How Lizzo Embraced The Political Power Of Fashion

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During her September appearance in an episode of Vogue‘s 73 Questions video series, explained that she felt her stylistic choices have often been politicized. “Being a big, Black woman, wearing what I wore on stage was instantly and it made a statement,” the 32-year-old singer told the magazine at the time. Though she admitted it was “annoying at first,” the singer has since the statement-making of , increasingly so in the weeks ahead of the presidential election.

For Halloween, she dressed up as the fly that broke the internet when it landed on incumbent Vice President Mike Pence’s head during a debate with California Senator Kamala Harris, donning goggles and sheer wings. Earlier that week, she brought attention to the fact that 40 percent of Americans failed to vote in the 2016 election by wearing a sculptural crown of hair spelling out the glaring percentage. And when accepting the award for Top Song Sales Artist at the Billboard Music Awards earlier that month, she wore a monochromatic, off-the-shoulder minidress designed by Christian Siriano dotted by the word “vote” in bold, all-caps lettering. “I’ve been thinking a lot about suppression,” she said in her acceptance speech, “and the voices that refuse to be suppressed.”

It came as little surprise when, on Election Day (November 3), Lizzo pulled out her most powerful and breathtaking look of all. She appeared in a post to her Instagram feed wearing a sort of half-jumpsuit: The right side of her body was draped from shoulder to heel in an American flag; the left was completely bare, save for a heeled shoe and sparkling nail polish.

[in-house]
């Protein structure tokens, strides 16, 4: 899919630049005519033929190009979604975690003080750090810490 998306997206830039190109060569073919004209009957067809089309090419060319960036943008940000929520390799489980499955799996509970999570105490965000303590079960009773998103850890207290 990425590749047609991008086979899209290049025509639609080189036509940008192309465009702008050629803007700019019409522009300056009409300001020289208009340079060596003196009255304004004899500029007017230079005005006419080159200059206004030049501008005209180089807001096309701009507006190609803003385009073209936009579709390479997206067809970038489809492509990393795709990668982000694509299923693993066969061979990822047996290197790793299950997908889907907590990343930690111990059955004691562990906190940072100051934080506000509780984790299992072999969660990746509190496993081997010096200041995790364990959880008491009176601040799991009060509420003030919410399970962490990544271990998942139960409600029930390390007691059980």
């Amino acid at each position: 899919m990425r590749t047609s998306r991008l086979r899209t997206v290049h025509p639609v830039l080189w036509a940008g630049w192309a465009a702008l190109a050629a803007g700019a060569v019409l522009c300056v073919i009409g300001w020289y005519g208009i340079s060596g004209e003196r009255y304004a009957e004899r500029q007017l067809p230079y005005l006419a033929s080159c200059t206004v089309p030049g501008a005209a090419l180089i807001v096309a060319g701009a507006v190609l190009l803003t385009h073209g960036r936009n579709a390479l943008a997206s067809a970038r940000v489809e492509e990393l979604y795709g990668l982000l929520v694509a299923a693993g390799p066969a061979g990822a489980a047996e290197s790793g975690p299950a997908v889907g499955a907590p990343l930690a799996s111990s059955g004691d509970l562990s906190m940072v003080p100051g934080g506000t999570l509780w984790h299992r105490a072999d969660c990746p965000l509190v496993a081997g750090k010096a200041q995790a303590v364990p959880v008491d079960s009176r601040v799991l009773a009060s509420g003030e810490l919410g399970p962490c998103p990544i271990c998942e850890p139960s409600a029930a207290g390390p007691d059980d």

“When I think of this country I don’t think of its laws I think of its people,” she wrote in a passionate caption, her words blistering and true. “I think about how we were raised to be patriotic of violence, propaganda & war. I think about how this country is owned by the oppressor and how the oppressed are locked in a valley of capitalism. But I also think of the young people who refuse to be [spoon-fed] mistruths. I think of the elders who bucked against hateful prejudices even when it felt impossible…. Because of you, I’m still hopeful.”

“I believe in a country that teaches the true history so we can better understand where we live and how we can do better. I believe in a country that listens to the cries of the protester and doesn’t politicize death,” she added, before concluding with a plea to voters to make their voices heard. “We the people, ALL the people, deserve it. Today’s the last day to vote. Stay in line, stay determined and thank YOU for voting.”

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